Sunday, July 21, 2013

San Diego Comic-Con

If the title of this entry had you thinking I would be reporting on this year's convention in San Diego, I'm sorry for your confusion.  No, I wasn't there. In fact, it has been at least fifteen years since I have been to one. During my days as Production Director at DC, I attended pretty much every year from the mid-1980s and well into the '90s, though the memories have all pretty much melted together.

Some of the things I do remember:
* For a number of years, I represented DC at the Costume Parade and chose the winner of the prize for best DC character. I don't recall how I first got involved doing it, though I think marketing department guy Bob Wayne was looking for a volunteer and I agreed. One year, I somehow became Marvel's representative as well, and gave away their prize.
* My pal Bob Greenberger and I were the emcees of the Costume Parade at least twice.
* We used to have regular production meetings at work every Friday. One year, we had those meetings in my hotel room in San Diego; virtually everyone who normally attended the meetings was at the convention!
* When I was hosting a DC Chatroom on AOL, I did live reports from the DC booth. At one point, I was in the booth with two laptop computers side-by-side. I logged onto one using my DC screen name and the other using my personal account, then proceeded to "sing" a duet in the DC Chatroom.
* I missed the 1994 convention because my 25th high school reunion was being held the same weekend.
* In the early years, pretty much all the DC staffers attending would be on the same plane from New York to San Diego. When it occurred to the powers-that-be that, if the plane went down, the company's entire upper echelon would be wiped out, they had people spread out over more than half a dozen different (and some far less direct) flights. I pointed out that they had now greatly increased the odds of having staffers killed in a plane crash because we were on many flights instead of just one.
* I was the moderator of a panel about the Silver Age of Comics one year, with Julie Schwartz as one of the panelists (along with four or five other folks who I do not recall). After introducing themselves, the other panelists never got to say another word. I started by asking Julie, "Tell us how you invented the Silver Age of comics," and he was off and running.  After forty-five minutes, he looked at his watch and said, "I'm having dinner with Gil Kane, so I have to go."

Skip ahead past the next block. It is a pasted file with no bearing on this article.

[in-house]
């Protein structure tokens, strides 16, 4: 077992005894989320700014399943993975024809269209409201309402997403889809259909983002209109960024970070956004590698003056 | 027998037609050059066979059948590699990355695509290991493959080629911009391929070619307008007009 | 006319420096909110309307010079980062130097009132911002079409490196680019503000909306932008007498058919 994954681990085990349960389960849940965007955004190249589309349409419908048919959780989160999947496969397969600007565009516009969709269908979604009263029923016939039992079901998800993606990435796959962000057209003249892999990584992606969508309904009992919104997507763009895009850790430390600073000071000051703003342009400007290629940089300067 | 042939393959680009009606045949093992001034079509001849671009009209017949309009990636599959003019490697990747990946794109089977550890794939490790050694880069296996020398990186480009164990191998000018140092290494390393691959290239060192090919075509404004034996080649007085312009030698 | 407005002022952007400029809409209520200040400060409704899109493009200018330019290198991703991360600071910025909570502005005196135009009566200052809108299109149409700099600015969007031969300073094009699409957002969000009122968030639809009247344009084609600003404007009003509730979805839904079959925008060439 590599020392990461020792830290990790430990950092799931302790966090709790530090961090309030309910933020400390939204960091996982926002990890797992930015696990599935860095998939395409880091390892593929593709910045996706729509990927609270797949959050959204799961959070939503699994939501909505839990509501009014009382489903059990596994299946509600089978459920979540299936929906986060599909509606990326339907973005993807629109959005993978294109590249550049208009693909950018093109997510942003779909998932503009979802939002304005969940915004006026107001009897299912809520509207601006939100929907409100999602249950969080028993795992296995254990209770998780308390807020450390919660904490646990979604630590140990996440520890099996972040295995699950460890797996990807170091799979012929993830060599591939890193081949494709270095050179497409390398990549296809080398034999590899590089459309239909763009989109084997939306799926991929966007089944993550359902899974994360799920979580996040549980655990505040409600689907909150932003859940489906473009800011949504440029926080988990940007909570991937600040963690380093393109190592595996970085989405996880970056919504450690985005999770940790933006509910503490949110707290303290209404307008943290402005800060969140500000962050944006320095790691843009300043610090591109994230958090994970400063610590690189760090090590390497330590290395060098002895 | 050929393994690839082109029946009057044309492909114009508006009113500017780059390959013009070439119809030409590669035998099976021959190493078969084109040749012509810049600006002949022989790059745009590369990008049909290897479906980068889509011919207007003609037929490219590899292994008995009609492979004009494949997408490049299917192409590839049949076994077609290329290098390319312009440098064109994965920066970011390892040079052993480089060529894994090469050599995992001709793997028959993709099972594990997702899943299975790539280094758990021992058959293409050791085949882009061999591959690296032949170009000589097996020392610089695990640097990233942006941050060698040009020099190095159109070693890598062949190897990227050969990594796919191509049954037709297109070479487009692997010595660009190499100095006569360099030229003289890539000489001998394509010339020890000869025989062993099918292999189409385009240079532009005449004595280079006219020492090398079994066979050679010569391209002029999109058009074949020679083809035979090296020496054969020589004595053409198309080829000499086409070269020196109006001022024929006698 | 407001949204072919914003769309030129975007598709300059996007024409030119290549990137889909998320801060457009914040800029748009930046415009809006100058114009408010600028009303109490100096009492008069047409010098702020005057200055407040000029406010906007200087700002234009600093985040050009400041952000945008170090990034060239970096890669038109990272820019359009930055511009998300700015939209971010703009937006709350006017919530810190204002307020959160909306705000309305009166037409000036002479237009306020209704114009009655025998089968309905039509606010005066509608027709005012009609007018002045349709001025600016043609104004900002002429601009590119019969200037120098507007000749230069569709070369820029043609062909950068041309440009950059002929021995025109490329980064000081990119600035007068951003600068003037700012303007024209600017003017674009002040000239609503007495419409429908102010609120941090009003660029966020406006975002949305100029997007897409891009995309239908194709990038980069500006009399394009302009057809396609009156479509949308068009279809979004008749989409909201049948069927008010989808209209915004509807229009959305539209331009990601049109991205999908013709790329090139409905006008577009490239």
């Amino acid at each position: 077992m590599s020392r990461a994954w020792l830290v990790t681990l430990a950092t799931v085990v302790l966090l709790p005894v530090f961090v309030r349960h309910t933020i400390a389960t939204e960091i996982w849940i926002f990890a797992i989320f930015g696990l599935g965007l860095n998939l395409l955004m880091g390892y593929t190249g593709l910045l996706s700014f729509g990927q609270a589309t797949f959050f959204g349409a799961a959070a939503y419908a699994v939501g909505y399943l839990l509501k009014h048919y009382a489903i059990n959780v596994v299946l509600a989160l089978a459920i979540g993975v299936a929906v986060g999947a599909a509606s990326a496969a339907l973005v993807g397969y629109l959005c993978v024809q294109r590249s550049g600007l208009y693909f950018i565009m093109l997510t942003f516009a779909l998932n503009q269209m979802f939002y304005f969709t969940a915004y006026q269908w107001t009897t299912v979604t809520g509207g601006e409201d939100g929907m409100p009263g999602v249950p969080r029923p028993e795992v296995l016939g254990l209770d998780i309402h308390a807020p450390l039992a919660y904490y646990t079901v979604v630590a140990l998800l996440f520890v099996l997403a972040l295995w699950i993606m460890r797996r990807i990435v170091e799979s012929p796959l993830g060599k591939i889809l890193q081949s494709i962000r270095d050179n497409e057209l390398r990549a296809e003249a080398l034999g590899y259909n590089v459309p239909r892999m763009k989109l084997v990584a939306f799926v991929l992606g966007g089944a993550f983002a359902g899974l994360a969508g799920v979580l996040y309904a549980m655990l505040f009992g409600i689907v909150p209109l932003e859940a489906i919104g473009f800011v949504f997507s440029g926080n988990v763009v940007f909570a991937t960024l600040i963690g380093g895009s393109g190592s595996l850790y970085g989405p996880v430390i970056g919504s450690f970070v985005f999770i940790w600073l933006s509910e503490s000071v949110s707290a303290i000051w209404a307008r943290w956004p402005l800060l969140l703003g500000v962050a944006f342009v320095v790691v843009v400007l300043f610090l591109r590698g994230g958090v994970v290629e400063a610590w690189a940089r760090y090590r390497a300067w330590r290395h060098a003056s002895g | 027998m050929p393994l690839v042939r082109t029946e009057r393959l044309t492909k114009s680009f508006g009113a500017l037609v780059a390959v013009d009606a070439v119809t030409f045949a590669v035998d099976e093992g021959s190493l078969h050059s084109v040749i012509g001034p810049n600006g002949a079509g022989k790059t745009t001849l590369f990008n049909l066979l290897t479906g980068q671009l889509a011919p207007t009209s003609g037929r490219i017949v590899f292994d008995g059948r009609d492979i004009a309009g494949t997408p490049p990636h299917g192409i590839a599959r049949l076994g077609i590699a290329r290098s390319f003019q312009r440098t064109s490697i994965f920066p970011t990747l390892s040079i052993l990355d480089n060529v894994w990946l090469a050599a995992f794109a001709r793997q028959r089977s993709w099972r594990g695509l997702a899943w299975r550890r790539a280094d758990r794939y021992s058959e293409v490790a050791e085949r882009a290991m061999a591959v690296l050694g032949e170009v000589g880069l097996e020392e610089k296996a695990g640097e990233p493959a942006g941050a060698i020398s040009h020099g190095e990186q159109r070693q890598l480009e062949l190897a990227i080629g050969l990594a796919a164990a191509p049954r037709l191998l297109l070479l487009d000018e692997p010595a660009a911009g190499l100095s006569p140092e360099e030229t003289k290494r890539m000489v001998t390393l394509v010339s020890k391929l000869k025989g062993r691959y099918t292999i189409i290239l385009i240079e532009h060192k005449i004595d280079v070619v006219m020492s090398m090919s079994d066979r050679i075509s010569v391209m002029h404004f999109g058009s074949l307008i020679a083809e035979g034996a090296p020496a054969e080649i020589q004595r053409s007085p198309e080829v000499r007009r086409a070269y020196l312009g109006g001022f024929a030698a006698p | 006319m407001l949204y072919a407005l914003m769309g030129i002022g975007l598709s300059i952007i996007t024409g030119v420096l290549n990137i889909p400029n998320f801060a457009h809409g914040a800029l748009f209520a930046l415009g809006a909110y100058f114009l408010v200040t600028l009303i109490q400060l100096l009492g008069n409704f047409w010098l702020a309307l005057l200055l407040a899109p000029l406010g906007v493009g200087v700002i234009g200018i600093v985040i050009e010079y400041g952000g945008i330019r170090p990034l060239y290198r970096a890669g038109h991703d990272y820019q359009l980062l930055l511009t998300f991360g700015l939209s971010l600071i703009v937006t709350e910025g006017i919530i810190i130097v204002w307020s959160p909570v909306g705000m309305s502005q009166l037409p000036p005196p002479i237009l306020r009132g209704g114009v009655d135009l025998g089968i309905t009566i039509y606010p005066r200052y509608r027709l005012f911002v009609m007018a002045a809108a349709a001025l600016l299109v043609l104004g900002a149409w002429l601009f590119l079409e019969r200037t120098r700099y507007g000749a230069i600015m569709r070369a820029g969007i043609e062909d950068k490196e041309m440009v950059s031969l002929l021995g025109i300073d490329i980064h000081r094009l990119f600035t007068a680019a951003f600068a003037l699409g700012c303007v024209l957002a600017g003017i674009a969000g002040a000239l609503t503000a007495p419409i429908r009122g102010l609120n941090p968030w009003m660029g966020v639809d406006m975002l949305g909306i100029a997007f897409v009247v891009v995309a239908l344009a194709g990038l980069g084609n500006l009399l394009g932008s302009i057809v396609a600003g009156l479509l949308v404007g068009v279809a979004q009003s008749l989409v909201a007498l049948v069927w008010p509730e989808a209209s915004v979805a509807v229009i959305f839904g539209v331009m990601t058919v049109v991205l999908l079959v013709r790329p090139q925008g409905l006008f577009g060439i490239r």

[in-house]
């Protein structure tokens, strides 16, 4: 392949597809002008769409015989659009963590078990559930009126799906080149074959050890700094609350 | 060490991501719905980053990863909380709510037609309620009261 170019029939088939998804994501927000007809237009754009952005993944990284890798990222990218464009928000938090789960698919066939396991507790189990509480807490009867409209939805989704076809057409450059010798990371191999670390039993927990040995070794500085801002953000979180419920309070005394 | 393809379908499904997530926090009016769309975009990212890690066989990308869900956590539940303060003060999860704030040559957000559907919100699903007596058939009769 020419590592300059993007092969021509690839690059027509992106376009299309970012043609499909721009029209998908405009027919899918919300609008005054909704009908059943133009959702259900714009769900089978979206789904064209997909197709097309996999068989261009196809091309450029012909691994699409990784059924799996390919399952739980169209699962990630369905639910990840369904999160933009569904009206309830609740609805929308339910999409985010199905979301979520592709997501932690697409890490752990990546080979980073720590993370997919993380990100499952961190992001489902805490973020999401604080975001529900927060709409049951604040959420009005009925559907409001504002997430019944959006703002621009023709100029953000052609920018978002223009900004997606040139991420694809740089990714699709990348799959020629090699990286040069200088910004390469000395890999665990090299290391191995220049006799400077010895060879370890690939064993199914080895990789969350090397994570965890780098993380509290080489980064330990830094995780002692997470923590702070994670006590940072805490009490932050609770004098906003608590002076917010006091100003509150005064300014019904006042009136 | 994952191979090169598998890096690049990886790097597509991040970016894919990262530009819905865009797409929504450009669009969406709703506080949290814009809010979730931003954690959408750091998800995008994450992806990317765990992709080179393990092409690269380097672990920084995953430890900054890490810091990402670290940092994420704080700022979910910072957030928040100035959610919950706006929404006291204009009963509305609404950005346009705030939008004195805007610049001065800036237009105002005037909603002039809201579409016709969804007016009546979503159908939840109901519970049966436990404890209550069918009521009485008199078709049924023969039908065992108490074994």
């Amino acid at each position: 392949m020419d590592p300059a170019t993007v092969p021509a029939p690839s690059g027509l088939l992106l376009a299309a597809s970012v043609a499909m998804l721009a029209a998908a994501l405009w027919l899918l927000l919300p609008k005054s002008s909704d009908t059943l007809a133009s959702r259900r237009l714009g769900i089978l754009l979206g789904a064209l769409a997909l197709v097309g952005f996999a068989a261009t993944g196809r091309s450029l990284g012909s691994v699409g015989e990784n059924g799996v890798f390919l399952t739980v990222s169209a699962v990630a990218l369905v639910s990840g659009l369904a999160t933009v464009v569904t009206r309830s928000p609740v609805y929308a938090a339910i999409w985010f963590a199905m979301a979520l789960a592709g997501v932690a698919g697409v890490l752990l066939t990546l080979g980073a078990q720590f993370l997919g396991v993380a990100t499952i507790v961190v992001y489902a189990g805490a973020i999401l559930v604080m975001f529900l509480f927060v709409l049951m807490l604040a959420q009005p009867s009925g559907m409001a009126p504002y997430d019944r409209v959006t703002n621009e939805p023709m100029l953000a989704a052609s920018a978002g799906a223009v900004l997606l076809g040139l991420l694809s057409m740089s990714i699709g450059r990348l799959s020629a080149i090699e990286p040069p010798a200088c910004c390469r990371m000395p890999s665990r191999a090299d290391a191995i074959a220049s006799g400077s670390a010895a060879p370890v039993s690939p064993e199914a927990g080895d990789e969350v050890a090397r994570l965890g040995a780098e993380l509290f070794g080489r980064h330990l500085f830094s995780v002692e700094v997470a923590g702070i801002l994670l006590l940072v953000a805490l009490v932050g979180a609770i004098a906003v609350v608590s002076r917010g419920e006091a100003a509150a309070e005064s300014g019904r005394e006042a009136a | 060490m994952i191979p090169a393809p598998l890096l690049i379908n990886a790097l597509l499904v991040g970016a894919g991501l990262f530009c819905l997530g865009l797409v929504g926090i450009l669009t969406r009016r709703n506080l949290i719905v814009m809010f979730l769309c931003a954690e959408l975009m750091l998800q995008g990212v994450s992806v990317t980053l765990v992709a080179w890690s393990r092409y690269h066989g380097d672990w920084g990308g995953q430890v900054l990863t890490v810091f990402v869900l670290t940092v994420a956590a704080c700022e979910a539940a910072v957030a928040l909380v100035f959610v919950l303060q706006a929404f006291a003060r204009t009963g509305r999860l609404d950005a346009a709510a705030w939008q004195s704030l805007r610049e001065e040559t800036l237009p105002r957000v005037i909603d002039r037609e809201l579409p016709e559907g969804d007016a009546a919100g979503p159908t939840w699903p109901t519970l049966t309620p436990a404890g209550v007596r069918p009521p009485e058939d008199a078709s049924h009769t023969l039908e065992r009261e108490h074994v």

Julie got a standing ovation from the large audience and, as he was standing in the doorway, I said, "But, Julie, you didn't tell them how you came up with Barry Allen's name." (From radio personality Barry Grey and TV star Steve Allen, for those of you wondering.)
Julie did fifteen more minutes from the door of the room, looked at his watch again, and said, "Well, now I'm late. Thanks a lot, Rozakis!" With that, he was gone... and the panel was over.

I'm sure there will be other things I'll remember once I've posted this. Or some of my former compatriots will remind me of some. For now, however, that's my San Diego Comic Con report.

1 comment:

  1. I've been to exactly 1 San Diego convention, in 1995, and it was divided pretty much into 2 parts. The first part dealt with things on a personal level, and that was nearly 100% disaster. The second part, however, dealt with things related to the comic and fan-related world, and that was more wonderful than I could have imagined: I found myself in a conversation with a wonderful man, who only at the end did I learn was Frank Frazetta. I spent 45 min. in a line talking with Rob Paulsen (wonderful voice artist for far too many cartoons) while his son was in a video game tourney. Events were set in place for me to become one of DC's Online Chat Hosts, despite never working for DC Comics.

    And I got to meet Bob Rozakis. It was a joy and an honor.

    Well, it was certainly better than having a young lady grab my lapels and scream out on the convention floor that I was "the most clueless man in all of North America!".

    (Sadly, I don't believe I've yet to give up the title.)

    In any case, I've since had the pleasure of meeting you again, and each time has been tremendous. Whether talking about comics or family or where there's a good place to eat around here, finding someone with a friendlier disposition would be a challenge. And that's the kind of thing that makes for a great convention memory.